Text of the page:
Forget edibles—drinkables are the next big thing in cannabis

Illustration for article titled Forget edibles—drinkables are the next big thing in cannabis
Photo: Britta Pedersen (Getty Images)

How do you take your weed? Eaten, smoked, vaped, or sipped? Companies nationwide—okay, fine, they’re mostly in California—have cracked the code of making weed drinkable and tasty, yet still able to get you high. Weed tonics, teas, waters, cold brews, and boozes are infiltrating the cannabis market, per Rolling Stone. In fact, the canna-drink (that’s what they’re calling it, I guess) market has doubled in the past two years. But it still only makes up about 1.4% of the weed market, compared to edibles’ 12%.

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It’s illegal to mix alcohol and cannabis, so this isn’t booze plus weed. Instead, it’s non-alcoholic beers, wines, and aperitifs plus weed. I haven’t tasted any so I can’t testify to their palatableness, but the idea is that the drinks all taste like beer, wine, or an aperitif, but get you high rather than drunk. Outbound Brewing, a San Diego–based small batch brewery, makes drinkables infused with either 10mg of THC or 20mg of CBD in Blood Orange Haze, Grapefruit Haze, and Pale Haze flavors. They’re technically “craft malt beverages.” Then there’s Artet, which Food and Wine calls “a citrusy aperitif that only tastes a little bit like weed.” Artet has about 2.5mg of THC per shot, so while a cocktail might give you a little buzz, it won’t knock you out.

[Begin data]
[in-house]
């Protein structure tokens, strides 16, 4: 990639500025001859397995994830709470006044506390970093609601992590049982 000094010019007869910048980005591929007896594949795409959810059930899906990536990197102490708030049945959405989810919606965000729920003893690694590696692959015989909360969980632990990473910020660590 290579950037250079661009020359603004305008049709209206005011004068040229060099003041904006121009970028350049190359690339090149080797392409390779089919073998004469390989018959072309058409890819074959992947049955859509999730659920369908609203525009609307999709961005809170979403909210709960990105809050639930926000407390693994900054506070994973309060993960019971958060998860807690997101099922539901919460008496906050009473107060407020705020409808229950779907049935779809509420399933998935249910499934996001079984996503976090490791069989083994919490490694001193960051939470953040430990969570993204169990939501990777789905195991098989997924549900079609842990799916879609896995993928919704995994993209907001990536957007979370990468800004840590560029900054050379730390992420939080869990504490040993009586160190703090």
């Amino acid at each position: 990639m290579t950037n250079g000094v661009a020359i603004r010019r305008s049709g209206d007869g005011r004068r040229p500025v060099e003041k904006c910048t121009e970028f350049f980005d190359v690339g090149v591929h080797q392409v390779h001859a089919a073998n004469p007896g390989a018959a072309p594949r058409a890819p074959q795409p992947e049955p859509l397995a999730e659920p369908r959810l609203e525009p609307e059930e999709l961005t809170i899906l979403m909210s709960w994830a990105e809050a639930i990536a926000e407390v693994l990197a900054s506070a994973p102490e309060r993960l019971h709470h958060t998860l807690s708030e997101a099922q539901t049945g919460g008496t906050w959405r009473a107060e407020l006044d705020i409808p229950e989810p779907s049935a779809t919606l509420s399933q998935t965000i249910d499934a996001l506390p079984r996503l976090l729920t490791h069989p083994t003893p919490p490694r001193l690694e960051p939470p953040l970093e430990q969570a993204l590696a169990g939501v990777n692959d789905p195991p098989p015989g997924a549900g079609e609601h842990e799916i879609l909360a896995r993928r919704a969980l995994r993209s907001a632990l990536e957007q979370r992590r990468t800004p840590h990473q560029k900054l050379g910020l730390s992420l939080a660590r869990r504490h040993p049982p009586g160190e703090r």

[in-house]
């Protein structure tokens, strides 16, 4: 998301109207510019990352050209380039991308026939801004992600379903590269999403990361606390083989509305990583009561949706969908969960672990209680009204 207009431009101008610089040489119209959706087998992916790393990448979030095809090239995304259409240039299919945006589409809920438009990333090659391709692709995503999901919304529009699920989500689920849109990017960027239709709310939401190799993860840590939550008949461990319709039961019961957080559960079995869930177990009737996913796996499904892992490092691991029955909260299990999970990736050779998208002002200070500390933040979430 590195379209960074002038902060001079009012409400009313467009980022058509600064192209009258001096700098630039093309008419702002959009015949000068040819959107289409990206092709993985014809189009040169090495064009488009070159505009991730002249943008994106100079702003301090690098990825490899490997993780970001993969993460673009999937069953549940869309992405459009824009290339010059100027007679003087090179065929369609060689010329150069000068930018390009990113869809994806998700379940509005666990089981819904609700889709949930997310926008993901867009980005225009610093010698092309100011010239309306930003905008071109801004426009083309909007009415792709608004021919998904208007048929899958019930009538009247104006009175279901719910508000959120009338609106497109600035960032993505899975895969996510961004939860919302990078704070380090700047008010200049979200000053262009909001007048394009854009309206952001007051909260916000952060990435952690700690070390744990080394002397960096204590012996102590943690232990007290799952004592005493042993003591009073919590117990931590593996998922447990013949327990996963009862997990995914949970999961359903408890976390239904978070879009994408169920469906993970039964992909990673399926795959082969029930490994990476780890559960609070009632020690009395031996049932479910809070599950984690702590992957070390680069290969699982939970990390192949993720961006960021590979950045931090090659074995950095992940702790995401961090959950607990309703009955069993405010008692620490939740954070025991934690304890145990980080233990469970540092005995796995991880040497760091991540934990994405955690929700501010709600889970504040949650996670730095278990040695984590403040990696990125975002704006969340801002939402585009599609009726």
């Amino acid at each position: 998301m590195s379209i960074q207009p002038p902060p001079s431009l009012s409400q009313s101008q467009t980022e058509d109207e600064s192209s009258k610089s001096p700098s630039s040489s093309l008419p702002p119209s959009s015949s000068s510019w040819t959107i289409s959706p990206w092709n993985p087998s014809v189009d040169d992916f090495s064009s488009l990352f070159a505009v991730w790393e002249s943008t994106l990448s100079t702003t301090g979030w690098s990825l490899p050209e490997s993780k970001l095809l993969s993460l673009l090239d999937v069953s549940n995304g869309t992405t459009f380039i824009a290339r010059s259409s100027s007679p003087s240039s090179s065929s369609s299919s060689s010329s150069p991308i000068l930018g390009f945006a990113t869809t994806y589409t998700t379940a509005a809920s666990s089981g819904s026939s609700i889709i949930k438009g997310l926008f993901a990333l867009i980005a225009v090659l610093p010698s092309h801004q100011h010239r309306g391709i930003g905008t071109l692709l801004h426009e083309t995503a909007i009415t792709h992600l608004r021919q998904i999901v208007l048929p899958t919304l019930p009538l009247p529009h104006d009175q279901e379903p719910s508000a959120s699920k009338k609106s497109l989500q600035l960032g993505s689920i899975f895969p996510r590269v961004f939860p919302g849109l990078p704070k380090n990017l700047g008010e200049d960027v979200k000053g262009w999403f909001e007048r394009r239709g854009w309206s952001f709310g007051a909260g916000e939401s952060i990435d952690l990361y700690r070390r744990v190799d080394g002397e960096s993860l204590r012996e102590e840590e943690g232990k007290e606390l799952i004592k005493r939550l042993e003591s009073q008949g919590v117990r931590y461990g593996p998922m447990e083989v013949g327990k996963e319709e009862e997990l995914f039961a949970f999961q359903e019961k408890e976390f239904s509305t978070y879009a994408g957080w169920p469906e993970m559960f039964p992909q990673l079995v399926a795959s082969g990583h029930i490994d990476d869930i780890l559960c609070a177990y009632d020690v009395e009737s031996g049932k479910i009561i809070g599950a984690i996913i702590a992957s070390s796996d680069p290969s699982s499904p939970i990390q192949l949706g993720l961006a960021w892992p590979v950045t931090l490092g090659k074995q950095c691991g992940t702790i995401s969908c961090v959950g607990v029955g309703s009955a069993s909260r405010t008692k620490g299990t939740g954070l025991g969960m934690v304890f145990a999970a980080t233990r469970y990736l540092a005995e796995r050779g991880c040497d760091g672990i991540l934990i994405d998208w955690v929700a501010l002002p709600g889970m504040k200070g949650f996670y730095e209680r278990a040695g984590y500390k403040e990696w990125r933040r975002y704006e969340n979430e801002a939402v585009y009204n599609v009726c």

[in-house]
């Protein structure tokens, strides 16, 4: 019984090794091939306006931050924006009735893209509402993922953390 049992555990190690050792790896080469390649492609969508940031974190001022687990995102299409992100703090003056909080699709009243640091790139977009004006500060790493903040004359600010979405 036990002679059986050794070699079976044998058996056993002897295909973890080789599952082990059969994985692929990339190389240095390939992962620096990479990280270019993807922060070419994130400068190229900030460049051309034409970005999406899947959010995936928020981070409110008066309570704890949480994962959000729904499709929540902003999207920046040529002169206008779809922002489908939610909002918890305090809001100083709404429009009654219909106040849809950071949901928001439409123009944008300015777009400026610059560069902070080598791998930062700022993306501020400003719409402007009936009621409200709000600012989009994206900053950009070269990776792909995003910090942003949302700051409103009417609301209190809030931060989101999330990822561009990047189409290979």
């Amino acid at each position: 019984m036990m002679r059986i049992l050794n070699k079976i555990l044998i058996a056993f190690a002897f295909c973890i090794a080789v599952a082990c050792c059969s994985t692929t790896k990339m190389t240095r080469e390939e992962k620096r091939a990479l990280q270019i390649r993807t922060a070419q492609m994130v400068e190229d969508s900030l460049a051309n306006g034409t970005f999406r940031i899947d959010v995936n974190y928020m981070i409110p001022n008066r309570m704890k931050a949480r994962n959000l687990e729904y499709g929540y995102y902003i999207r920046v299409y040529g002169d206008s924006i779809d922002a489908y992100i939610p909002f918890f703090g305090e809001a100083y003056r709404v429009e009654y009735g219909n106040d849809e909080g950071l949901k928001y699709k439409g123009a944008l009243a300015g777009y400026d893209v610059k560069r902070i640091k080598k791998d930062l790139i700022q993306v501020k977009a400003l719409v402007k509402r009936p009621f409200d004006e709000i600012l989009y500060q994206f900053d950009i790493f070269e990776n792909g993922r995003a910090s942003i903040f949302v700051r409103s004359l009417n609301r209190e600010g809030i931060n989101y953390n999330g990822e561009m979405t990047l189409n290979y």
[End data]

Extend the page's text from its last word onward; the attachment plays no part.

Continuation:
Generally speaking, that’s the benefit of drinkables over edibles. The chemistry is such that the THC gets into your system faster: it takes about 5-15 minutes, whereas an edible can take around 45 minutes to hit. But the faster it gets in your system, the faster it leaves, too. That means you can keep sipping throughout the evening, as opposed to eating one gummy and then riding that out. For canna-drink brewers, the added social element to sipping drinks gives their products real selling potential over other ways of ingesting marijuana. Cheers to that.

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DISCUSSION

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PedanticEditorType

Around here (Chicagoland) I see a product called “SURP” on various dispensaries’ menus. I am pretty sure this is a liquid and the name makes me kind of angry, but I can see the benefit.